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Big-Box Retail – Really the pallbearer of doom for local industry & commerce?

, January 30, 2013, 0 Comments

Sentimentalist arguments against FDI tend to paint a doomsday scenario where Indian industry is subservient to foreign interests. Proponents of such arguments assume that once the floodgates open, big-box retailers around the world will start queuing up for a slice of the Indian pie. However, as recent developments show, there is not much visible excitement among foreign retailers to rush headlong into a market that has significant challenges.

Earlier, I have touched upon a few ‘enablers’ that retailers would expect to be in place – added to it are larger questions around the lack of clean, effective and accountable governance that is not conducive to the overall business climate in the country. In fact, the recent investigation into how Wal-Mart bent the law in its real-estate deals in Mexico will make retailers tread with caution while dealing with developing economies.

Opponents of FDI also propose that the Wal-Marts of the world will be confrontational in their approach to Indian industry. Implicit, in this, is the assumption that foreign retailers will be able to modify the tastes and preferences of the Indian consumer – a task easier said than done. Even two decades after the cola-wars unfolded, Mazaa and Thums Up remain top selling brands with Parle, their original owners, having diversified into other sectors taking advantage of the growing economy. Every fast food chain that enters India eventually needs to ‘chutnify’ and ‘currify’ its offerings, not due to government diktat but due to the intransigence of the Indian palate. Above all, opponents of FDI discount the spirit of the Indian entrepreneur to respond to and thrive under new situations – the diversification and growth of Indian industry after the end of License Raj in the 90s provides some indicators in this regard.

So, what will the future be under big-box retail? The truth is, that nobody has a conclusive answer and one can only make informed guesses.

The first pointer to this is the fact that retailers will tend to be concentrated around commercial hubs, leaving a greater part of provincial India untouched. Even within cities, their growth will be limited due to the several factors mentioned earlier. This implies that small traders will continue to operate even though they might need to alter their value proposition. For example, I shop branded food products at a departmental store because they offer better prices but go to the local thelawala as his vegetables are fresher. I think this pattern is likely to continue over a period of time with traditional and organized retail eventually coming to a natural equilibrium.

For the consumer, it appears to be a profitable proposition. Any sort of competition is good and as neither side is likely to have a monopoly, it can only be beneficial. Some layers of middlemen will be removed and those savings will reduce prices. Ultimately, for the consumer, it should be a matter of self-interest. Again drawing from my personal experience – though I buy vegetables from the local thelewala, there are times every year when prices of essential items (like onions) sky-rocket. On such occasions, I do switch over to the departmental store for my vegetable purchases because I get better prices even though not as fresh.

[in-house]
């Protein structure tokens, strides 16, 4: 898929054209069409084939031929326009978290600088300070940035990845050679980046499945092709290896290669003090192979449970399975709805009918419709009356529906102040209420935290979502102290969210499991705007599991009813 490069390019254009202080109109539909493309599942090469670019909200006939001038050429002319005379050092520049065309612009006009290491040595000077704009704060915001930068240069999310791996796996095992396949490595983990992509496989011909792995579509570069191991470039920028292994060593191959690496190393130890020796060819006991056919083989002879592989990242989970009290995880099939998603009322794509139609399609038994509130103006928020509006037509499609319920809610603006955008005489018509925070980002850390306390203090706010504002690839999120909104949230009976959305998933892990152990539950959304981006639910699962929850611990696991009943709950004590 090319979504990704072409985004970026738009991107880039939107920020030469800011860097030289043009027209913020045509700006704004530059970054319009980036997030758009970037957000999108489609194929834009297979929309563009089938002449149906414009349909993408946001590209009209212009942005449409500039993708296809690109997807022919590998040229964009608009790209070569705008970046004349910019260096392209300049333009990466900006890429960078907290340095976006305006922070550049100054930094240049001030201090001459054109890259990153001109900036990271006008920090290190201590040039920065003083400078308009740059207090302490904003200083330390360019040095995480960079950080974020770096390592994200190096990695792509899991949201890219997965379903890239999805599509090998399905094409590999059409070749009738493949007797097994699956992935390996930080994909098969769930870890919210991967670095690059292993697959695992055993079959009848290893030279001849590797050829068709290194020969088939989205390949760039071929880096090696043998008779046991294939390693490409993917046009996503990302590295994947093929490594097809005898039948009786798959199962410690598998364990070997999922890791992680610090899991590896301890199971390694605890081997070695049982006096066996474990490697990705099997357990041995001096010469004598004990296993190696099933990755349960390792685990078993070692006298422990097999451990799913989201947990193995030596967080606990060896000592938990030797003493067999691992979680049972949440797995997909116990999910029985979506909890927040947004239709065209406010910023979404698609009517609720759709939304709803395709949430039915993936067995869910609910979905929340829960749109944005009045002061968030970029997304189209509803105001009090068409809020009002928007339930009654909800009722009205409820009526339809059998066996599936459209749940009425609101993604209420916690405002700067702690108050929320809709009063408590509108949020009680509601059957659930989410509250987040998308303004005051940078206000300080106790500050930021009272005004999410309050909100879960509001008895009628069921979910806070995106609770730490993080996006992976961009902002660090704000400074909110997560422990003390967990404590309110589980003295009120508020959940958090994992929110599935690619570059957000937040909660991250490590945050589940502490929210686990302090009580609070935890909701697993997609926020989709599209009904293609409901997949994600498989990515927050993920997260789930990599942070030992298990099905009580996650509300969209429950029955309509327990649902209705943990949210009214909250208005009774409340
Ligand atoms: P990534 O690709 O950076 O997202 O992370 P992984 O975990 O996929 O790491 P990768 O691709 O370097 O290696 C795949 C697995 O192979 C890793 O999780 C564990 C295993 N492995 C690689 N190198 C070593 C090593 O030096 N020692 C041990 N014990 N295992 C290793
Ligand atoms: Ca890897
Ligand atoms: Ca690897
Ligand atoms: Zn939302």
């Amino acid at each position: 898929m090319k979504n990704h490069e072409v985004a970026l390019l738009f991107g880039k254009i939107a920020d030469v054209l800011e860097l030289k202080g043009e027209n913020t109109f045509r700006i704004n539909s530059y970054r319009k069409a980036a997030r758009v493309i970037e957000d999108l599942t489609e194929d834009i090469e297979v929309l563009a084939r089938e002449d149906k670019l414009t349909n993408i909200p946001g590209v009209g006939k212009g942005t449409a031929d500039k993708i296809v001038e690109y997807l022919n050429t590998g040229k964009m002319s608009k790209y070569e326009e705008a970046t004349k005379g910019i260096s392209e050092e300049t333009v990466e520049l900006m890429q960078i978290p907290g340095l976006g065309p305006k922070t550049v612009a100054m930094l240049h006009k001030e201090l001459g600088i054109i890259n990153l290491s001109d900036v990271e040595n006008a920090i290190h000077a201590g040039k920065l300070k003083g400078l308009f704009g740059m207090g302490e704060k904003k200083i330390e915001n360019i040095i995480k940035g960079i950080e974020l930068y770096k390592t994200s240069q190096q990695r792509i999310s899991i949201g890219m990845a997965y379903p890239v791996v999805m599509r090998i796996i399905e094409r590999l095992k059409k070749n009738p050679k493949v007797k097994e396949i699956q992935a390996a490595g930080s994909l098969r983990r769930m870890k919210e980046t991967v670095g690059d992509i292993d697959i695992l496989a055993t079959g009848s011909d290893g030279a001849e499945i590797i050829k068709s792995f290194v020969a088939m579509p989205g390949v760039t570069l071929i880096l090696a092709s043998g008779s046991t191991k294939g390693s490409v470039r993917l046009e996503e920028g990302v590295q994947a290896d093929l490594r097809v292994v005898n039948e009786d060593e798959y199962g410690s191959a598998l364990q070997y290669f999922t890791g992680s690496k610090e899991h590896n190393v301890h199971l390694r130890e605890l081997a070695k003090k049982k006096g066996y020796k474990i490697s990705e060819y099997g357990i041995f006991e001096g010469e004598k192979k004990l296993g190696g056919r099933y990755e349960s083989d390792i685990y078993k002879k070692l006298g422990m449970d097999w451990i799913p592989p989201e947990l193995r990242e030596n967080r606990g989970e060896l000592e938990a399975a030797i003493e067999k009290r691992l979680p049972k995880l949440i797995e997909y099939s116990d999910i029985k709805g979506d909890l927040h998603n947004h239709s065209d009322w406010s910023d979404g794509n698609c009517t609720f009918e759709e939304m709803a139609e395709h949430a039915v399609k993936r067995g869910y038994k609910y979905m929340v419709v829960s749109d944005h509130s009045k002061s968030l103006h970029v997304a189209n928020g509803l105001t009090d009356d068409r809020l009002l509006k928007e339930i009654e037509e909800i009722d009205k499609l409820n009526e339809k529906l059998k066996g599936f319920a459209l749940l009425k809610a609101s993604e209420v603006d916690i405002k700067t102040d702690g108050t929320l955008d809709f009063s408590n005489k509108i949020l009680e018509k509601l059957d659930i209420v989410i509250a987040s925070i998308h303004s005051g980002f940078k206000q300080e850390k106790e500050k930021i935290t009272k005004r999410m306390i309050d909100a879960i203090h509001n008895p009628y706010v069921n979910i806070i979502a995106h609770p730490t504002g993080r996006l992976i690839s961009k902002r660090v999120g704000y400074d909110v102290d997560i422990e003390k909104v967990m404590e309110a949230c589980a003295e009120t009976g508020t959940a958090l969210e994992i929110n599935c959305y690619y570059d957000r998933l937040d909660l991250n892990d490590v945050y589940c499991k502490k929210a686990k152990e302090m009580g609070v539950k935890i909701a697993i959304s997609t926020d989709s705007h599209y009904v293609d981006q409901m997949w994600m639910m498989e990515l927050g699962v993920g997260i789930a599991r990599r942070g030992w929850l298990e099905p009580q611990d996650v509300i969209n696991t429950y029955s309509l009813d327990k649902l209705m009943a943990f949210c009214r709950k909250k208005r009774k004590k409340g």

Finally, how will organized retail impact the Indian economy? We have already seen how it is unlikely to make any transformational impact on infrastructure. I think, apart from jobs generated, the biggest impact will be to regularize a significant chunk of the economy that is now unregulated. If handled properly, it will lead to higher tax revenue and better monitoring and control of a section of the economy that desperately needs structural reforms. Regularization is likely to lead to better labour practices and, in some oblique way, also impact the menace of ‘black money’. Recently, I bought a bottle of Glen from a roadside liquor shop. It cost me Rs. 5,000 and I was left with the vague suspicion of being fleeced. The next day I went to a hypermarket to verify the price and found that a similar bottle was retailing at Rs. 2,850! Though not a typical example, this still gives some indications about the level of arbitrariness and unaccounted for cash flowing in the unorganized sector. Organized retail, closely monitored by law and stringent accounting practices, can only help bring a significant proportion of the transactions in the retail sector above board.

Looking at different aspects of the FDI in retail issue, I increasingly feel that there is no need to go overboard with passion at the moment – either in support or in opposition. Behind the customary India-has-an-immense-potential stories, foreign retailers are actually skeptical about their ability to fundamentally impact the Indian market. And, with very good reasons.






About author
Saptarshi Basu is a B.Tech(Hons.) in Mechannical Engg from IIT Kharagpur and a PGDM in Marketing from IIM Lucknow. Saptarshi has over 8 years of experience in analytics and consulting. In his professional career he has provided BI consulting in a wide variety of domains from financial services firms like Ameriprise Financials to giant retailers like Tesco...more ...more